Deputy police commissioner in court on fraud charges over R191m tender
Deputy police commissioner Bonang Mgwenya has been granted R20,000 bail after being arrested in connection with a 2017 multimillion-rand tender contract.
Mgwenya appeared in the Palm Ridge magistrate's court yesterday and was charged with corruption, fraud, theft and money laundering.
Mgwenya will join former high-ranking police officials including former acting national police commissioner Khomotso Phahlane, former Gauteng police commissioner Deliwe de Lange and Gauteng deputy police commissioner Maj-Gen Brig Nombhuruza Lettie Napo on November 16.
According to her affidavit which was read out in court, the 56-year-old was arrested on Monday morning after returning from her regular jog. Her house was searched and her vehicle, a BMW X5, was confiscated by investigators.
In her affidavit Mgwenya said she could afford to pay bail of R5,000 but it was discovered that an unknown individual had approached the state and informed it they would loan Mgwenya R20,000 for bail purposes.
Mgwenya’s charges are in relation to her role in ensuring the contract to supply emergency warning equipment for the South African Police Service (SAPS) in 2017 went to Instrumentation for Traffic Law Enforcement (Pty) Ltd while she enjoyed an undisclosed close relationship with the company’s owner, Vimpie Manthata.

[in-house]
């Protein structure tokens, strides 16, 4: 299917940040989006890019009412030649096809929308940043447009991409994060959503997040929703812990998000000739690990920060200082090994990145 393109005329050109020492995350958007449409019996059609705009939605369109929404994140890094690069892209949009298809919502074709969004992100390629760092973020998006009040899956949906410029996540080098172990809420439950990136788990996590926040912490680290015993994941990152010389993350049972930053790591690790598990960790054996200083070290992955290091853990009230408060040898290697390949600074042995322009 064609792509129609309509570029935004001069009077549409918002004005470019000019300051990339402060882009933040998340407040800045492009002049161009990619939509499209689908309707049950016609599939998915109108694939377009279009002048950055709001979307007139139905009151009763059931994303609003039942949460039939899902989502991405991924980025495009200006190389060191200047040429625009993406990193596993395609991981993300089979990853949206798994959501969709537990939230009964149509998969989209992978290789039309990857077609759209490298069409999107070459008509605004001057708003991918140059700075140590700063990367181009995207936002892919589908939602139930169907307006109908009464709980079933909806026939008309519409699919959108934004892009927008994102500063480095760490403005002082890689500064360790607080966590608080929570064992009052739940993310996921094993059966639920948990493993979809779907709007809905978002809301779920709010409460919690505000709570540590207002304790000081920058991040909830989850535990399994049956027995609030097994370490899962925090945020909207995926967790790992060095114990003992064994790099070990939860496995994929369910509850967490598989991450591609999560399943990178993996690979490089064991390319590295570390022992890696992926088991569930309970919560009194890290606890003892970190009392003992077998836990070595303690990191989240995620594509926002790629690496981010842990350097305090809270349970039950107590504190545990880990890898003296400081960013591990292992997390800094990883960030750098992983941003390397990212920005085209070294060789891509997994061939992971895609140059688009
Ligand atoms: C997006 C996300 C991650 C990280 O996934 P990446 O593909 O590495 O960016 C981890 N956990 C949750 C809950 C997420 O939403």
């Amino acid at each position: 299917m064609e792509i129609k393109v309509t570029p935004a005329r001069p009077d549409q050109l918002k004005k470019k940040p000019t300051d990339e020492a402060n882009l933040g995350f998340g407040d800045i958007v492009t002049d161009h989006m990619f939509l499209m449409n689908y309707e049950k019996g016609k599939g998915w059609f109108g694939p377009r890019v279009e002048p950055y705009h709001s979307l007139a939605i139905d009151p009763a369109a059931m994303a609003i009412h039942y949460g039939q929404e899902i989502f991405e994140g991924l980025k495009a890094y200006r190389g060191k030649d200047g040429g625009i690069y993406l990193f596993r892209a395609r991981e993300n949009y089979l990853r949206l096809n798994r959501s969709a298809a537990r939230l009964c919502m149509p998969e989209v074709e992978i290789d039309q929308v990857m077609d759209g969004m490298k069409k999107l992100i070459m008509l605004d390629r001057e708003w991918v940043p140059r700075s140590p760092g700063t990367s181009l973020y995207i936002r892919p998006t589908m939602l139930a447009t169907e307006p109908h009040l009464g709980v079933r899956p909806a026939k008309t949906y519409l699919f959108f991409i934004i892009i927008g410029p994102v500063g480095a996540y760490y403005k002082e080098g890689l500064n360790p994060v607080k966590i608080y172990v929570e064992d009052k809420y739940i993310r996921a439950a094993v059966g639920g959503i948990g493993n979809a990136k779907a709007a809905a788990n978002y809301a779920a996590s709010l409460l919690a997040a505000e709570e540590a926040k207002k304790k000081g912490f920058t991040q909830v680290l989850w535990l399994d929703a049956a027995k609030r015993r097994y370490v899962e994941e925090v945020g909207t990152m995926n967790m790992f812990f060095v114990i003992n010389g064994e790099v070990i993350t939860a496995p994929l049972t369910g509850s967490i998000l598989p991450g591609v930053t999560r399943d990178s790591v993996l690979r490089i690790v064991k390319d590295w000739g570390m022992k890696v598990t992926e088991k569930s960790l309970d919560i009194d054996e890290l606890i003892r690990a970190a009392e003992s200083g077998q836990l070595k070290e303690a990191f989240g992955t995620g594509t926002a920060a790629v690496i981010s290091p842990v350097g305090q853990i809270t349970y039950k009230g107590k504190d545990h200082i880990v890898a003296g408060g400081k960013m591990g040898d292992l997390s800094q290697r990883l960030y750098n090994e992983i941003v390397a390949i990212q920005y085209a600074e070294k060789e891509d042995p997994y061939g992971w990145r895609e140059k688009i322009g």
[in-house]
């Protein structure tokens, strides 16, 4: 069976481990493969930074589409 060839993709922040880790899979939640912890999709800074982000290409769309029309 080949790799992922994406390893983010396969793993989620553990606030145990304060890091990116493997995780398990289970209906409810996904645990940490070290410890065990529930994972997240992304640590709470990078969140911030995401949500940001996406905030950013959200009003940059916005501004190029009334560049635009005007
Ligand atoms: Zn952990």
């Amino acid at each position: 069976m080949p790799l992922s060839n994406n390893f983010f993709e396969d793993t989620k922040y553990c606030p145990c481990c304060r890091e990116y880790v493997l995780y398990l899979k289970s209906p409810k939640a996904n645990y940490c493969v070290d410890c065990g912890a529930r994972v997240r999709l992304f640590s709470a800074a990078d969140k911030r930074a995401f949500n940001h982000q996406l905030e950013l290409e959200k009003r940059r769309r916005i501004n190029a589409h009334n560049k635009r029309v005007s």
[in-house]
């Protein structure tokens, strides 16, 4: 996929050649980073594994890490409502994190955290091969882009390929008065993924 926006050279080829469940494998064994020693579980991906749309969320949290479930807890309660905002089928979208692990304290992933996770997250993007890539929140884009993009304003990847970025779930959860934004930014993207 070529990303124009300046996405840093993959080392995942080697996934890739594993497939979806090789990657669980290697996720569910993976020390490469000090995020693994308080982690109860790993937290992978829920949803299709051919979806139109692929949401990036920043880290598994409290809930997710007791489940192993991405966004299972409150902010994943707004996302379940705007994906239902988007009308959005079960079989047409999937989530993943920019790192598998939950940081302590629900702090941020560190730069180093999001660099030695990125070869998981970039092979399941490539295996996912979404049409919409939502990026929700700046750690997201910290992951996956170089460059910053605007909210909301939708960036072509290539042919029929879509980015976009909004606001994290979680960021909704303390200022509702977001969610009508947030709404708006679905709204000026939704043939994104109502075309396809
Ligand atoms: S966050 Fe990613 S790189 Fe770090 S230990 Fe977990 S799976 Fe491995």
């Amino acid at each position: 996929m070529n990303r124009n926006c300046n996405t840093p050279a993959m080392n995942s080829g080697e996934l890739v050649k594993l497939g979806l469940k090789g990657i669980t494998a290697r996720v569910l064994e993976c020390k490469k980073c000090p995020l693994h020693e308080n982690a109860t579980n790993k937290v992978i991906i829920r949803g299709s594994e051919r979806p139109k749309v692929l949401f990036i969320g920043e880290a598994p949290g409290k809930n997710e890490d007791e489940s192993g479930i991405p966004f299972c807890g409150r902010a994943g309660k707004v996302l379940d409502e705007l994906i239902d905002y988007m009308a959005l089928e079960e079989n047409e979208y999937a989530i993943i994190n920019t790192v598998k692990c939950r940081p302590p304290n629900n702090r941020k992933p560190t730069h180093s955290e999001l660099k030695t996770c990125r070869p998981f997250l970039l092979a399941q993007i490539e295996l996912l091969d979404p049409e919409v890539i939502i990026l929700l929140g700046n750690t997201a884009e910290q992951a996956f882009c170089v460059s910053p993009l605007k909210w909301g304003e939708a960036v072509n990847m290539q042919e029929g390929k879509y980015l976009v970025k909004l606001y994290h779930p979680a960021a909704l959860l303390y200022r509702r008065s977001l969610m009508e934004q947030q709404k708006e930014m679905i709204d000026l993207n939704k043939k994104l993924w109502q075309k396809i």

According to the charge sheet, Manthata assisted Mgwenya with purchasing a BMW X5 from Zambesi Auto Motors by paying R440,000 towards the purchase price and negotiating a discount of R284,580 for her with Zambezi Auto. These benefits put Mgwenya in a position to apply for a loan of R255,990 to finance the purchase of the BMW X5 for R1,040,570. Mgwenya failed to disclose these benefits to her employer.
Independent Directorate spokesperson Sindiswa Twala, said her arrest relates to the supply of emergency warning equipment for the SAPS in 2017. The contract price and exposure to the police fiscus was R191m. However, R65m was paid to the service provider, Instrumentation for Traffic Law Enforcement. The payment of R22m was stopped at an advanced stage of the Investigating Directorate’s probe into the matter.
The other accused in the matter include Lt-Gen Ramahlapi Johannes Mokwena (retired divisional commissioner), Brig James Ramanjalum, and Maj-Gen Ravichandran Pillay, Thomas Dumas Marima (colonel), Maetapese Joseph Mulaiwa (sargeant). The civilians are Judy Rose, Samantha Andrews and Manthata.
The accused face charges of fraud, theft and obstructing or defeating the course of justice. These charges relate to a R191m rand tender to Manthatha’s company, Instrumentation for Traffic law enforcement Pty Ltd, for the installation of emergency warning lights on police cars between March 1 2016 and March 31 2017.